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Gas: What’s all the fuss?

Gas: What’s all the fuss?

Infografik Emmissionsbilanz Energieträger 2020 EN

For a long period, we have been cooking with gas. We use it to heat our homes and businesses and to generate electricity.

Natural gas is a major source of energy in the United States. 34% of the total energy consumedIn 2020, it was the main source for electricity generation.

The truth is that gas is being promoted as a booming, three-lettered climate hero, as the world works to eliminate coal-fired energy.

But is it really?


It is not, as the European Commission (EC) implied last week when it proposed classifying gas and nuclear energy as climate-friendly, a clean fuel.

Gas is a real thing. Emissions reduced by 50% than coal when producing electricity, but it has also proven to be the Fastest growingSource of planet-heating CO2 emission over the past decade, a trend that’s expected to continue.

In the European Union It’s the Second largestsource of CO2 emissions after coal, and it makes up around 22%The global carbon output


Yeah, oh. But that’s not all.

We are being told more often that gas is necessary to “transition to a cleaner energy future”. The theory goes that because it is still cleaner than its fossil friends, gas can help make up the energy shortfall caused by a looming coal power phase-out.

But the reality is that as a fossil fuel, natural gas causes climate change explaining why the European Green Party says it might take the EC to court over its push to classify some investments in gas as sustainable.

In short, gas is already being Described as the “new coal.”

Is it?

Natural gas is a combustible hydrocarbon mostly made up of methane which is around 28 times more polluting than CO2 and is prone to leak from gas pipelines and infrastructure.

It is a non-renewable fossil energy that is found deep beneath the ground, often near petroleum. We use it for energy, as well as for chemical feedstocks for plastics or fertilizers. However, natural gas reserves could be depleted in 50 years.

It is not long-term thinking to use gas as a “bridging” fuel for a clean energy future. One day, not too far down the line, it will run out. It’s supposed to provide energy security while we wait.

Is gas really so secure?

Gas is hard to source, which is why Europe still rely heavily on Russia for fossil fuel. 

Natural gas is transported long distances and pumped into pipelines. This adds to the infrastructure and carbon footprint.

Infographic: How does electricity affect the environment

Geopolitics is another problem. Take a look at the delays in connecting the Nord Stream 2 Russia and Germany gas pipeline amid increasing threats of war with Ukraine. It’s ready to flow, but it can’t flow. Gas prices skyrocket as supply ebbs. Energy security, hey.

Germany is so dependent upon gas for fuel and heating that it is openly available to US supplies. Germany has been planning to build huge new terminals to receive LNG shipments. 

Problem is, these imports would include fracked gas, which is extracted from rock and shale using poisonous chemicals in an environmentally-hazardous process.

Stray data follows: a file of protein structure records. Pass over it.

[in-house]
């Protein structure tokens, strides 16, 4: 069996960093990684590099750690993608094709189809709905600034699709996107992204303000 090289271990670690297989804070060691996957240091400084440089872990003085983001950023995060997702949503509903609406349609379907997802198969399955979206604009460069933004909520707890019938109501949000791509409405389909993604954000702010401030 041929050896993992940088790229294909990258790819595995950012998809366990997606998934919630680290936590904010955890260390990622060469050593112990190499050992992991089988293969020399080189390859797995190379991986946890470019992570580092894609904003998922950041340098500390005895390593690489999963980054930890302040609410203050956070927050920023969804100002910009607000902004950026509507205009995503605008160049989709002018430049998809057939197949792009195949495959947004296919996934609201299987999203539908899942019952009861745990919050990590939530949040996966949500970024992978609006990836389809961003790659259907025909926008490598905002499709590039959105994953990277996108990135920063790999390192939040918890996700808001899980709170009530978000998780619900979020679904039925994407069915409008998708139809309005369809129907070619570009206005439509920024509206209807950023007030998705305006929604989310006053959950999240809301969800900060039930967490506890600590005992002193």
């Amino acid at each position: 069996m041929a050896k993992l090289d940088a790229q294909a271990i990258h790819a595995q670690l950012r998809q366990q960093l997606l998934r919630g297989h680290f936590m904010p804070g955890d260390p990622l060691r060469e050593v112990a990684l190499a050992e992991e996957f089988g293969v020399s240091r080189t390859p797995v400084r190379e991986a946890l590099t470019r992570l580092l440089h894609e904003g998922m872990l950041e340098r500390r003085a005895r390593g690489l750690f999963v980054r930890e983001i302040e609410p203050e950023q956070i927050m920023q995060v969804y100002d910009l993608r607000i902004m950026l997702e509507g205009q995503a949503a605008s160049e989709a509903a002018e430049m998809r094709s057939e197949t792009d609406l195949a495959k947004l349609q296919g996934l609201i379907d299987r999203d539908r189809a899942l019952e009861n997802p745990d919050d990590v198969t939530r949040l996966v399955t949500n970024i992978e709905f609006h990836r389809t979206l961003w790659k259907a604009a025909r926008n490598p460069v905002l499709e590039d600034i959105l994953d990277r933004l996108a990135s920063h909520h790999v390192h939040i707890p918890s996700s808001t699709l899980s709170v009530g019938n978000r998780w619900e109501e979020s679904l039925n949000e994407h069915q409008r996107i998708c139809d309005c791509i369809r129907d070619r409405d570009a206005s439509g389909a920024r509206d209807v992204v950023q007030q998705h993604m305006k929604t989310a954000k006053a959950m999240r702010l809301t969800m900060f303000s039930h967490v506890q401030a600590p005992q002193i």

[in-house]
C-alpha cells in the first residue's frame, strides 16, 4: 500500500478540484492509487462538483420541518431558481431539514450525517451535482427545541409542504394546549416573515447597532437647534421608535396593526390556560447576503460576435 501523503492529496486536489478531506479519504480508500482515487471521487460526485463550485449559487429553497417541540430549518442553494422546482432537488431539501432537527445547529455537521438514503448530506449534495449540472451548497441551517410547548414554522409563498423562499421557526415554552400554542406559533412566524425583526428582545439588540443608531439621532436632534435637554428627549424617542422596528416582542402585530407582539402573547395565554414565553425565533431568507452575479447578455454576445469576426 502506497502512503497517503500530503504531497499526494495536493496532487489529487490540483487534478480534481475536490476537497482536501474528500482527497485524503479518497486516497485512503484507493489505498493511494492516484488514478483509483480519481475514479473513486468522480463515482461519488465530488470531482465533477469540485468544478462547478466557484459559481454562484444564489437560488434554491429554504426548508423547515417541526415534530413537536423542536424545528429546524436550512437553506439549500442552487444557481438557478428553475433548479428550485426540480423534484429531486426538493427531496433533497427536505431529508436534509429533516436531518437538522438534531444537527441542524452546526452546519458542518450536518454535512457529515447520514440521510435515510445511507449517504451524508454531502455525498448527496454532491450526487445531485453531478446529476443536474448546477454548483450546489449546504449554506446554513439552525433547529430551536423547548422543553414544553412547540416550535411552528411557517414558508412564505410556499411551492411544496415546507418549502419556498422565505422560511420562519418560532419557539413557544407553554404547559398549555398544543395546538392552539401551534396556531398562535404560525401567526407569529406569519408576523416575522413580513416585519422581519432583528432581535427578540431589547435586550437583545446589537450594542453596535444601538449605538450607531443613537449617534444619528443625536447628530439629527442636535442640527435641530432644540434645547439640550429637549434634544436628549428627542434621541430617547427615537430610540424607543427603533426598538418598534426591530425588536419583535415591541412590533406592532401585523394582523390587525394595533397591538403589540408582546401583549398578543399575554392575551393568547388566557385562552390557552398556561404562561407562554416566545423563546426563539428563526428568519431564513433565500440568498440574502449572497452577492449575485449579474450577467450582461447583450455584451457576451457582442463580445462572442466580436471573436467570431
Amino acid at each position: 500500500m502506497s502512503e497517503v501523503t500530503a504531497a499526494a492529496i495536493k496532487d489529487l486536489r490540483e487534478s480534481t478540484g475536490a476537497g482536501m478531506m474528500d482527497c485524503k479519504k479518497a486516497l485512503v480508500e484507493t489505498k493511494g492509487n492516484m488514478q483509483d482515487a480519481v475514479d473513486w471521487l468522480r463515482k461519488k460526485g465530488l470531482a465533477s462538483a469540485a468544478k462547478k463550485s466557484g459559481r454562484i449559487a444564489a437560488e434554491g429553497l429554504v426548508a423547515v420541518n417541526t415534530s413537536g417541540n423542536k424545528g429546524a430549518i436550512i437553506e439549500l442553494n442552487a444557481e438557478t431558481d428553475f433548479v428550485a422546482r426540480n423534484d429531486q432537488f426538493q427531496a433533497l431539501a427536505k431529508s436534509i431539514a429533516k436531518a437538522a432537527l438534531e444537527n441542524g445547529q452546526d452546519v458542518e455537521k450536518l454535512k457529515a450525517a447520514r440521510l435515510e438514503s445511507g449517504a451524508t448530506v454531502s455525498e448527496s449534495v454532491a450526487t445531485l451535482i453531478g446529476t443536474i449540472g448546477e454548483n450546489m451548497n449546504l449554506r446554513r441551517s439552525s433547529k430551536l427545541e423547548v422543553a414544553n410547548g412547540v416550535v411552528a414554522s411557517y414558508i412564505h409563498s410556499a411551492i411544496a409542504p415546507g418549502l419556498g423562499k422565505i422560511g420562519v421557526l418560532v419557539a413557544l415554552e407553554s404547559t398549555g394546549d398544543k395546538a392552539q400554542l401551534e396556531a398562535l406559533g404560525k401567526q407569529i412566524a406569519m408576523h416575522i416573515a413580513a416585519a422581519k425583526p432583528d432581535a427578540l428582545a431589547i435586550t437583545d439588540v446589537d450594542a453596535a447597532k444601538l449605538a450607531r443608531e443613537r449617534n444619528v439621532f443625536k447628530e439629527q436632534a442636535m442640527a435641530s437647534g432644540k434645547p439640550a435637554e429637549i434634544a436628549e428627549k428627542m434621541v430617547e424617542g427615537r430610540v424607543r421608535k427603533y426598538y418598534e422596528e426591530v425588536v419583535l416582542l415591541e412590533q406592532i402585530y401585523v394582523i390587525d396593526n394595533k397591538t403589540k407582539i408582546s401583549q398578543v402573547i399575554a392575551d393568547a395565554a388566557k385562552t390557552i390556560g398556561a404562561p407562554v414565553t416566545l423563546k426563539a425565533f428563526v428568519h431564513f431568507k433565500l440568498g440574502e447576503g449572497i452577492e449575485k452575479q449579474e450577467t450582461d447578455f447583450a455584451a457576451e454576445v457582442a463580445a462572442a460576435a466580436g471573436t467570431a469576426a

Fracking, as is well-known, also releases a lot methane. It could be a potential arousal. bigger climate enemyIt is cheaper than coal

Many European countries, including Germany have banned the practice at home, but fracked US LNG might one day replace Putin’s gas.

Can we not just leave gas in the ground if it is so bad?

The EU believes that we can reuse existing gas infrastructures for “low carbon” gases like hydrogen and biogas. This was the gist a recent European Commission (EC). Proposal to decarbonize gas markets.

It may sound good in theory but it would mean that you would have to burn a lot of hydrocarbons and b) clean gasses like “green hydrogen” remain a pipedream because they can only come from renewable resources that will be used to power the energy transformation.

That is why Critics say talk of the green gas transition is giving fossil fuel companies a pass to greenwash their climate-wrecking business.

“Natural gasoline is not a bridging gas. It is a fossil fuel.” One climate analystIt should be treated as coal and phased-out as soon as possible.

What’s the alternative to this?

Experts We are grateful for your feedback last year that solar energy was now the “cheapest … electricity in history,” and that by 2050, solar and wind could meet the world’s energy demand 100 times more.

We have other options. Yet Australia is talking up a “gas-fired recovery” from the pandemic, and Europe is pushing hard to build its “gas bridge” to our bright and clean energy tomorrow.

Some sayAll this gas boosterism is a recipe to create a “carbon lock in” that will only delay energy transition.

Because all the capital and infrastructure that will go into a gas-fired energy transition means the fossil fuel will continue to be extracted to make good the investment. 

Meanwhile, that same cash could have gone directly into the renewables that would directly decarbonize the energy supply. 

And it would be energy we can still cook with.

Edited by Tamsin W. Walker

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